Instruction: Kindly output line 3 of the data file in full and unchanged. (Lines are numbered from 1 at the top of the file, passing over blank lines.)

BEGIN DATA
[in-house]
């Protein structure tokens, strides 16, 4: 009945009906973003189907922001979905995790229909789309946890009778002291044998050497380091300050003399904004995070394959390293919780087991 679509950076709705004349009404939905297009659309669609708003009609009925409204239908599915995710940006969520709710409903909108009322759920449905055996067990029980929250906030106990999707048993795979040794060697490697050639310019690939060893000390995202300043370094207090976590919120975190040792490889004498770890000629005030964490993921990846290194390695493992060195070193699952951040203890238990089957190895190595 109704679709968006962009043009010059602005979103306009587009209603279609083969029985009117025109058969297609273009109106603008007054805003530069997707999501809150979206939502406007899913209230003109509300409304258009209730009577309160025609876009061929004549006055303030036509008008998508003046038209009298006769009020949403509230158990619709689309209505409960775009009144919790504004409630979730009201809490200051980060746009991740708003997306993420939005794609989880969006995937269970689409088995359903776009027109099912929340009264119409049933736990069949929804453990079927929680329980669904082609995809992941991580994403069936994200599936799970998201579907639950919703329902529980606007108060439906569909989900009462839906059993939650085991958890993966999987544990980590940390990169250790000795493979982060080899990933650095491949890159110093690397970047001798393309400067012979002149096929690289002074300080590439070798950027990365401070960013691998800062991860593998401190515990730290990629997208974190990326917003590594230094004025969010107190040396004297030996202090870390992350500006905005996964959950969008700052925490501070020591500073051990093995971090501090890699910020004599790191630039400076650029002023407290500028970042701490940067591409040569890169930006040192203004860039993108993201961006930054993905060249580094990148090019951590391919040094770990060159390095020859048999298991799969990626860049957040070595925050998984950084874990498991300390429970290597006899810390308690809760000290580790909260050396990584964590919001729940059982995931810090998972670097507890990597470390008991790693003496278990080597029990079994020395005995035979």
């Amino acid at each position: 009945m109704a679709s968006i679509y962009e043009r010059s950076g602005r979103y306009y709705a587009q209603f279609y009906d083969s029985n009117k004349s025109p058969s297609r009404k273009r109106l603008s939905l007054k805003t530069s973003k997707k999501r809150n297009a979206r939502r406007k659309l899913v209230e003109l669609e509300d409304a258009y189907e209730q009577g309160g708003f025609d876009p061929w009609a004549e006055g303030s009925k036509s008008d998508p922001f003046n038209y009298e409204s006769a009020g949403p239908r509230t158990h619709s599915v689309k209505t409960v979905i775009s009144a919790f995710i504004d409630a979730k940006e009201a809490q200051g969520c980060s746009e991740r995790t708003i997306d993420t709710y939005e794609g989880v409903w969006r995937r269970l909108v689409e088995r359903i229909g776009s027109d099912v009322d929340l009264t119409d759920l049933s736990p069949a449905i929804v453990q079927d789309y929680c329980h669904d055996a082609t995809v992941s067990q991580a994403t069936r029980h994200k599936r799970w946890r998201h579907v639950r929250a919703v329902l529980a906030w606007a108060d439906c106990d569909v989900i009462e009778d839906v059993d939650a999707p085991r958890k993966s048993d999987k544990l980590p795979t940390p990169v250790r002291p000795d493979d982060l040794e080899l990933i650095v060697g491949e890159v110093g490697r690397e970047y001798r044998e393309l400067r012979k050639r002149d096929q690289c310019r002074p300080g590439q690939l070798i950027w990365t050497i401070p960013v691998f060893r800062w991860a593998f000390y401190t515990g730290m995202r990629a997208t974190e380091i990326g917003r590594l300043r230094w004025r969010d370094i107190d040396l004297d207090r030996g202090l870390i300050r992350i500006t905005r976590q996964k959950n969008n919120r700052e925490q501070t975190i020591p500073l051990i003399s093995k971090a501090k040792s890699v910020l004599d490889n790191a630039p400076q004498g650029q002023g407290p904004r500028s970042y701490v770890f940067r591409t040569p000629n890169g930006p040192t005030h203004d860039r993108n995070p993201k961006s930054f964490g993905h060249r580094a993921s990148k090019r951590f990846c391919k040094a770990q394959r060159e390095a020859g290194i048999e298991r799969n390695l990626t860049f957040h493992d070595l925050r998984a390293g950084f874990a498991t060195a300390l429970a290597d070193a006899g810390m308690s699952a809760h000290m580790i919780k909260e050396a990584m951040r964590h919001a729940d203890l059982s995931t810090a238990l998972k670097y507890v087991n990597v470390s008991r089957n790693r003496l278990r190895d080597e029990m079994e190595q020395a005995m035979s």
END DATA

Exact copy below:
């Amino acid at each position: 009945m109704a679709s968006i679509y962009e043009r010059s950076g602005r979103y306009y709705a587009q209603f279609y009906d083969s029985n009117k004349s025109p058969s297609r009404k273009r109106l603008s939905l007054k805003t530069s973003k997707k999501r809150n297009a979206r939502r406007k659309l899913v209230e003109l669609e509300d409304a258009y189907e209730q009577g309160g708003f025609d876009p061929w009609a004549e006055g303030s009925k036509s008008d998508p922001f003046n038209y009298e409204s006769a009020g949403p239908r509230t158990h619709s599915v689309k209505t409960v979905i775009s009144a919790f995710i504004d409630a979730k940006e009201a809490q200051g969520c980060s746009e991740r995790t708003i997306d993420t709710y939005e794609g989880v409903w969006r995937r269970l909108v689409e088995r359903i229909g776009s027109d099912v009322d929340l009264t119409d759920l049933s736990p069949a449905i929804v453990q079927d789309y929680c329980h669904d055996a082609t995809v992941s067990q991580a994403t069936r029980h994200k599936r799970w946890r998201h579907v639950r929250a919703v329902l529980a906030w606007a108060d439906c106990d569909v989900i009462e009778d839906v059993d939650a999707p085991r958890k993966s048993d999987k544990l980590p795979t940390p990169v250790r002291p000795d493979d982060l040794e080899l990933i650095v060697g491949e890159v110093g490697r690397e970047y001798r044998e393309l400067r012979k050639r002149d096929q690289c310019r002074p300080g590439q690939l070798i950027w990365t050497i401070p960013v691998f060893r800062w991860a593998f000390y401190t515990g730290m995202r990629a997208t974190e380091i990326g917003r590594l300043r230094w004025r969010d370094i107190d040396l004297d207090r030996g202090l870390i300050r992350i500006t905005r976590q996964k959950n969008n919120r700052e925490q501070t975190i020591p500073l051990i003399s093995k971090a501090k040792s890699v910020l004599d490889n790191a630039p400076q004498g650029q002023g407290p904004r500028s970042y701490v770890f940067r591409t040569p000629n890169g930006p040192t005030h203004d860039r993108n995070p993201k961006s930054f964490g993905h060249r580094a993921s990148k090019r951590f990846c391919k040094a770990q394959r060159e390095a020859g290194i048999e298991r799969n390695l990626t860049f957040h493992d070595l925050r998984a390293g950084f874990a498991t060195a300390l429970a290597d070193a006899g810390m308690s699952a809760h000290m580790i919780k909260e050396a990584m951040r964590h919001a729940d203890l059982s995931t810090a238990l998972k670097y507890v087991n990597v470390s008991r089957n790693r003496l278990r190895d080597e029990m079994e190595q020395a005995m035979s």